The image above is a small detail of the upper-right corner of the piece. More images and updates can be found on my Instagram feed: @deannaclee.
On-site painting and installation will take place during the week of August 27.
The work will be on view 24/7, for about two months.
Opening reception: Wednesday, September 5, 2018, 6–8 pm
Address: 1 Main Street, Brooklyn, NY 11201
For three weeks in June 2018, I had a temporary studio in a vacant storefront in New Rochelle, New York. There, as one of fifteen artists selected for the city’s “Stacked!” public-art project, I painted my custom multicolor design of undulating waves that wrap around a roughly 7-foot-tall fiberglass form of the city’s logo: the vertically stacked letters NRNY. (The image above is a detail of the work in the studio.)
My artwork is inspired by the traces and rhythms of perpetual change and transformation that we can observe and feel in the nature that surrounds us—for example, the cycles of life that we can see in plants, like trees and flowers, and the nonliving but always shifting patterns of winds, rains, and tides. Even in densely settled urban places, we can sense and notice these natural systems, and I think they deeply resonate with and enrich the dynamic life of the city.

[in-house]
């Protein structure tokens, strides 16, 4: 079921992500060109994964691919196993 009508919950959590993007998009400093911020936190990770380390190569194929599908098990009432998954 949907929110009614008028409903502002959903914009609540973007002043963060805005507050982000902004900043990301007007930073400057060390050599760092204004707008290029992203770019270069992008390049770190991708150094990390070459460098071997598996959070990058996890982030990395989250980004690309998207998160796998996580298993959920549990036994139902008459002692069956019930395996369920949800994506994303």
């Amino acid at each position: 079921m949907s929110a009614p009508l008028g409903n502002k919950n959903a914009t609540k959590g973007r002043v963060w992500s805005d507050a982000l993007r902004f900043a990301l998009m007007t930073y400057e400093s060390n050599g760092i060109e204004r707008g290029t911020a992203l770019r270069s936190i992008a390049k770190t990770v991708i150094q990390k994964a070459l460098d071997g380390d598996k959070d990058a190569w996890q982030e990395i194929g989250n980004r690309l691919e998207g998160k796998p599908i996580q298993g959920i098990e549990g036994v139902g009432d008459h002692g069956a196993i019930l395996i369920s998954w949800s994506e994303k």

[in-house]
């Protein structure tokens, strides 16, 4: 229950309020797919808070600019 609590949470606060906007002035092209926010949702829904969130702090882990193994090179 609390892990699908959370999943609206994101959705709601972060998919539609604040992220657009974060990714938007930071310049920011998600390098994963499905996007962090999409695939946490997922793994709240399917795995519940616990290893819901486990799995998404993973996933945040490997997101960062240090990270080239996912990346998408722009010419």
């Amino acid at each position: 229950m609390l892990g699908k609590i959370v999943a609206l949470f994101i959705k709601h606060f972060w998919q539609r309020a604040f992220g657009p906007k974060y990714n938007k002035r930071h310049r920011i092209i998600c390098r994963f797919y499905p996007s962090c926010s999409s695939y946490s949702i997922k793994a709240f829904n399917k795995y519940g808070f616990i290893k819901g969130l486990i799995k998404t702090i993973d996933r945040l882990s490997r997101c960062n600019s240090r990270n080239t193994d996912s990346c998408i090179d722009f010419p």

More images of the work, both in-process and detail views, can be seen on my Instagram feed, @deannaclee. There, I will also post information about the placement of the work in the city, which is planned for September 2018.
In June 2018, one of my Candy Memorial works was included in the “Monument in Miniature” exhibition, organized by ABC No Rio. This wonderful gathering of artists offered a great opportunity for me to show one of my few experiments in sculpture.
The Candy Memorial series of works transforms casts of the spaces that once held candies into sober talismans, with forms that resemble ceremonial architecture, such as burial mounds and tombs of ancient civilizations. Each work measures about 1.5 x 4 x 4 inches.
In December 2016, thanks to Off-Site Art, an enormous banner version of my painting AWGP:4 (the last image seen in the series AWGP) was installed in the Piazza Duomo of L’Aquila, Italy, as part of the reconstruction process following a devastating earthquake in 2009. The banner was deinstalled in the summer of 2018.
In 2017, I was a participant in the Ligo Project’s “Art of Science” program. Some of my works, made in collaboration with the lab of Jayne Raper, will be on view during the program’s multimedia gallery night, along with the works of five other artist-and-scientist partners.